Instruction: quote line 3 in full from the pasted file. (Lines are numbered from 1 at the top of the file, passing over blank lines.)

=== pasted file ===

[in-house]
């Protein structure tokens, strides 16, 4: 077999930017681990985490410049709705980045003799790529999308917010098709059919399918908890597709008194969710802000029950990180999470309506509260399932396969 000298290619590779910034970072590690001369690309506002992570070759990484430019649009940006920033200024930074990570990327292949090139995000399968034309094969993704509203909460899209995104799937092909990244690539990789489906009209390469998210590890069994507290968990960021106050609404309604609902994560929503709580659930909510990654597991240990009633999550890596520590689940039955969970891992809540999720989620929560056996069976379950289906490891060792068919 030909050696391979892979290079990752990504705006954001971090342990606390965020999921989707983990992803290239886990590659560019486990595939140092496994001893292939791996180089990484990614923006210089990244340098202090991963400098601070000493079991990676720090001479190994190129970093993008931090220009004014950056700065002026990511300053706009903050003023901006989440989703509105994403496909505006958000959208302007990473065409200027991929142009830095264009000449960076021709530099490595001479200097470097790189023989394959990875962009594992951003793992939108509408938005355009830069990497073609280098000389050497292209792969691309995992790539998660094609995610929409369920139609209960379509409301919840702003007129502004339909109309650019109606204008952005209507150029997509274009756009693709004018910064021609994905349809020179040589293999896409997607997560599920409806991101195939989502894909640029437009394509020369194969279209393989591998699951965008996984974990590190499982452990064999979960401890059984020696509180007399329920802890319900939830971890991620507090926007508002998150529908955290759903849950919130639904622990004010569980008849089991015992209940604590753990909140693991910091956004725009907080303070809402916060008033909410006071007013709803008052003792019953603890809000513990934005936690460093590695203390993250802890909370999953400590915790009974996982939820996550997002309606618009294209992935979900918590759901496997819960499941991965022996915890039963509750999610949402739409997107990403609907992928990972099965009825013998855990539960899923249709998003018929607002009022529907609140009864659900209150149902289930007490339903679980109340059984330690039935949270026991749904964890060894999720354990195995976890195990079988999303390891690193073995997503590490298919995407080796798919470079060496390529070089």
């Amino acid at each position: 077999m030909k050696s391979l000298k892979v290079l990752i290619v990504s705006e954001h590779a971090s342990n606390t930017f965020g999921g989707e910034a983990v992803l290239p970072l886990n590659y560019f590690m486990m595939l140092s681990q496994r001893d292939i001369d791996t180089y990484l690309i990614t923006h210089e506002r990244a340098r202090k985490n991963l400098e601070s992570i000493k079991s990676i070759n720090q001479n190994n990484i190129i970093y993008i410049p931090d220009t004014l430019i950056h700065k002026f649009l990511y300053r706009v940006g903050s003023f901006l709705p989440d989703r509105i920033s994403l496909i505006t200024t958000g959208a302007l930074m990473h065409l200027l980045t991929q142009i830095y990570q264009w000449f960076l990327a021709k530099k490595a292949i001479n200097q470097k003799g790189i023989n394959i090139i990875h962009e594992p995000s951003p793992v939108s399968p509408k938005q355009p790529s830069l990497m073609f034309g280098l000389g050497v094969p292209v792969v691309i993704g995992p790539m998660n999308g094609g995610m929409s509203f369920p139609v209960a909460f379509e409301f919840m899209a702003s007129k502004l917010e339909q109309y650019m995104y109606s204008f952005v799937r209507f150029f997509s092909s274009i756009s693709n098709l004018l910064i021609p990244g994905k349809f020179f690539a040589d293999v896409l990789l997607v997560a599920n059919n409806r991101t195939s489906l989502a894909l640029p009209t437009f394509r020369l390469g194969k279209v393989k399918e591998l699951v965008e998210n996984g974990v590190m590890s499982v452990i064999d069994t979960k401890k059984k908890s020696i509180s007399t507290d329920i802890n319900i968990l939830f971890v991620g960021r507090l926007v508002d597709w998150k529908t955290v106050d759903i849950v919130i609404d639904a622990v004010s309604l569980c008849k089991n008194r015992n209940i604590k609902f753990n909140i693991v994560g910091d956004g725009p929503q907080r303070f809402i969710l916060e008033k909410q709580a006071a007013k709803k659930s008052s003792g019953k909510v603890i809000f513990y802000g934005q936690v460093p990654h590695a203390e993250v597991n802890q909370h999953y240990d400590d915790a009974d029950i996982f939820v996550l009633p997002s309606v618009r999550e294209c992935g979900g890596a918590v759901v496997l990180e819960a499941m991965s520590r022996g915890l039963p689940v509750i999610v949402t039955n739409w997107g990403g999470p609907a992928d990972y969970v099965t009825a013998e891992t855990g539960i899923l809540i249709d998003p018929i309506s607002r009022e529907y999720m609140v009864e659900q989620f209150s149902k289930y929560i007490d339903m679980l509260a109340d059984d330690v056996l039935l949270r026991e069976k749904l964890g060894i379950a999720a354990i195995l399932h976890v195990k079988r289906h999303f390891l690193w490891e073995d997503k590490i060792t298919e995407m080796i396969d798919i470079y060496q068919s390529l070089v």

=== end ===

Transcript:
């Amino acid at each position: 077999m030909k050696s391979l000298k892979v290079l990752i290619v990504s705006e954001h590779a971090s342990n606390t930017f965020g999921g989707e910034a983990v992803l290239p970072l886990n590659y560019f590690m486990m595939l140092s681990q496994r001893d292939i001369d791996t180089y990484l690309i990614t923006h210089e506002r990244a340098r202090k985490n991963l400098e601070s992570i000493k079991s990676i070759n720090q001479n190994n990484i190129i970093y993008i410049p931090d220009t004014l430019i950056h700065k002026f649009l990511y300053r706009v940006g903050s003023f901006l709705p989440d989703r509105i920033s994403l496909i505006t200024t958000g959208a302007l930074m990473h065409l200027l980045t991929q142009i830095y990570q264009w000449f960076l990327a021709k530099k490595a292949i001479n200097q470097k003799g790189i023989n394959i090139i990875h962009e594992p995000s951003p793992v939108s399968p509408k938005q355009p790529s830069l990497m073609f034309g280098l000389g050497v094969p292209v792969v691309i993704g995992p790539m998660n999308g094609g995610m929409s509203f369920p139609v209960a909460f379509e409301f919840m899209a702003s007129k502004l917010e339909q109309y650019m995104y109606s204008f952005v799937r209507f150029f997509s092909s274009i756009s693709n098709l004018l910064i021609p990244g994905k349809f020179f690539a040589d293999v896409l990789l997607v997560a599920n059919n409806r991101t195939s489906l989502a894909l640029p009209t437009f394509r020369l390469g194969k279209v393989k399918e591998l699951v965008e998210n996984g974990v590190m590890s499982v452990i064999d069994t979960k401890k059984k908890s020696i509180s007399t507290d329920i802890n319900i968990l939830f971890v991620g960021r507090l926007v508002d597709w998150k529908t955290v106050d759903i849950v919130i609404d639904a622990v004010s309604l569980c008849k089991n008194r015992n209940i604590k609902f753990n909140i693991v994560g910091d956004g725009p929503q907080r303070f809402i969710l916060e008033k909410q709580a006071a007013k709803k659930s008052s003792g019953k909510v603890i809000f513990y802000g934005q936690v460093p990654h590695a203390e993250v597991n802890q909370h999953y240990d400590d915790a009974d029950i996982f939820v996550l009633p997002s309606v618009r999550e294209c992935g979900g890596a918590v759901v496997l990180e819960a499941m991965s520590r022996g915890l039963p689940v509750i999610v949402t039955n739409w997107g990403g999470p609907a992928d990972y969970v099965t009825a013998e891992t855990g539960i899923l809540i249709d998003p018929i309506s607002r009022e529907y999720m609140v009864e659900q989620f209150s149902k289930y929560i007490d339903m679980l509260a109340d059984d330690v056996l039935l949270r026991e069976k749904l964890g060894i379950a999720a354990i195995l399932h976890v195990k079988r289906h999303f390891l690193w490891e073995d997503k590490i060792t298919e995407m080796i396969d798919i470079y060496q068919s390529l070089v």